The downsides are that it does have some ambiguities, although as has been pointed out most synonym words will point you to an obviously ridiculous answer. "Hello, I've just got to Little Snodbury, can't find your house". "grumble.toad,pizza". "But that's in Siberia". "Sorry, grumble.toads.pizza".

And of course it's not great for non-English speakers, but making a multi-language version should not be as great an effort. Just do a literal translation of all words, and where there isn't one, substitute.

I have used it exactly once to find a spot where one of our gliders had landed out. It took me to the nose of the aircraft, which was impressive.

Undebug my heart: Using Cisco's IOS to take down capitalism – accidentally

Keith Oborn


At a certain large UK ISP, the <Cisco rep of the day> walked up to my desk and said "You don't like Cisco do you?" "No, it's not that. I just don't like things that don't work". The sales reps used to be replaced very regularly.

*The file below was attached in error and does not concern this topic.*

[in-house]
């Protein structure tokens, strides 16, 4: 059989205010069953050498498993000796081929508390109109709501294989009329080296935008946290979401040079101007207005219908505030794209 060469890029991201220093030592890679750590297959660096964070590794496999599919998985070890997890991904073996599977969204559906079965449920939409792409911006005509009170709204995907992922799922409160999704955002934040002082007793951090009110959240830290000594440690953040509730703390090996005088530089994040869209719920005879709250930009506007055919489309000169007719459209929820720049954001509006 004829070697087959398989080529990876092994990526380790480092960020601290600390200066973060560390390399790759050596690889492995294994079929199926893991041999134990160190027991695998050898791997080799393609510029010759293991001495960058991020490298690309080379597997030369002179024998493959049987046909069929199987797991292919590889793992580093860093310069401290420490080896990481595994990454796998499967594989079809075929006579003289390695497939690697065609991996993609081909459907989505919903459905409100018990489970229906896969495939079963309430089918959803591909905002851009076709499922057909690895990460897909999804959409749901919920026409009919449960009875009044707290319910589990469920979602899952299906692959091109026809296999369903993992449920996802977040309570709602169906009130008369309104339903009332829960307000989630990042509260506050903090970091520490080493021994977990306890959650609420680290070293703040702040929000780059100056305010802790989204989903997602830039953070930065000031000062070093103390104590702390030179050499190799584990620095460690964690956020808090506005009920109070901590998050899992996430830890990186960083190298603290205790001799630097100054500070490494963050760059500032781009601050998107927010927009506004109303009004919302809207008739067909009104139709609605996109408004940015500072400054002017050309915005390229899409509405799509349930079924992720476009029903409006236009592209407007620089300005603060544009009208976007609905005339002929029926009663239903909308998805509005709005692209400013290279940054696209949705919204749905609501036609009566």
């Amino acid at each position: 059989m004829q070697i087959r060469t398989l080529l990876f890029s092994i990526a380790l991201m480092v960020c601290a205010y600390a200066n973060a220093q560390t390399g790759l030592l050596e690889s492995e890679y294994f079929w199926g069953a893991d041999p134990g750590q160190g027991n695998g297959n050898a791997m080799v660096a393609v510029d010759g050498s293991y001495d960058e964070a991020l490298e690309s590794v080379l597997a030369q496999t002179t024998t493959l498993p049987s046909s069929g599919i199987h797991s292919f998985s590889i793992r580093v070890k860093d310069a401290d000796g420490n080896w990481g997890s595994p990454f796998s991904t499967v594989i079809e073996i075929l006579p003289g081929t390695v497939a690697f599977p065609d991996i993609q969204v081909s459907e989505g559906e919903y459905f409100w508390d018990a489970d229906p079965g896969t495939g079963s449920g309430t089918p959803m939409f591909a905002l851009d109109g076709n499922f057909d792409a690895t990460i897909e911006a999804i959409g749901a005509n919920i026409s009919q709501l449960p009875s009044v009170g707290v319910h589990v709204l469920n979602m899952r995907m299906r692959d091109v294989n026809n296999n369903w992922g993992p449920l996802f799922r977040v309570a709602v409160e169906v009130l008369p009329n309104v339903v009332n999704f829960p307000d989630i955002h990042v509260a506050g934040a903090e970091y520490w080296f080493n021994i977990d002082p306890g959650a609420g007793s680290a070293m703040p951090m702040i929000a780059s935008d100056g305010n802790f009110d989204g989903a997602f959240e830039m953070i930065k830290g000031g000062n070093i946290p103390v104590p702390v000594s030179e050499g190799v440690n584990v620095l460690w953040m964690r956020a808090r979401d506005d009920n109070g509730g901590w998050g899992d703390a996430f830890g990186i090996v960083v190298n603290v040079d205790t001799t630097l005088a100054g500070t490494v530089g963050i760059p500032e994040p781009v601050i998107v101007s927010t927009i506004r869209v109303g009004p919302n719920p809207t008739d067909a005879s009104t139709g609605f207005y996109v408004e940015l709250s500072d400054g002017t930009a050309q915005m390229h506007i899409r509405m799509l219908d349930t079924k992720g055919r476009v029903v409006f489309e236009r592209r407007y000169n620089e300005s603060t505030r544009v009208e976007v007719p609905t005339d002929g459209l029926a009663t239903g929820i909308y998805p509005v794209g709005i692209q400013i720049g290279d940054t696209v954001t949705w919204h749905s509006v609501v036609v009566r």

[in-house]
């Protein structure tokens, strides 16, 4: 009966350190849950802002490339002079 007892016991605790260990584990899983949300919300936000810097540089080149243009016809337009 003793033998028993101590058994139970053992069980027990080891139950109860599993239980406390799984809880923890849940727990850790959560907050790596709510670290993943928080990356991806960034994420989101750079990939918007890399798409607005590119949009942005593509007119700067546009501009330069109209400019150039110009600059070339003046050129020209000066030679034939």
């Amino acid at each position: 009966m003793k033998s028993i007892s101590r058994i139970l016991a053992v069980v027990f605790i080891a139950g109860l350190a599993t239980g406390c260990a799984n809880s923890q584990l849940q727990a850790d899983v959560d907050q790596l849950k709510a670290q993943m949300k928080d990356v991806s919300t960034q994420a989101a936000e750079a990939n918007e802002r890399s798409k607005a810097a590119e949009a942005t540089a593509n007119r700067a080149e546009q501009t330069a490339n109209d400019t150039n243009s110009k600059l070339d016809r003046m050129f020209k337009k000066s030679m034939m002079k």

And a joke from back then: What's the difference between Cisco and Huawei? Well, they both design routers, but Huawei actually make them as well.

D'oh! Misplaced chair shuts down nuclear plant in Taiwan

Keith Oborn

Three MIle Island-

The controls were so identical that the operators customised them with beer pump handles etc to tell them apart.

UK's National Cyber Security Centre recommends password generation idea suggested by El Reg commenter

Keith Oborn

Most valuable property--


I knew Stockport property values had gone up a lot in recent years, but for a small block of flats there to be "the most valuable" is quite surprising.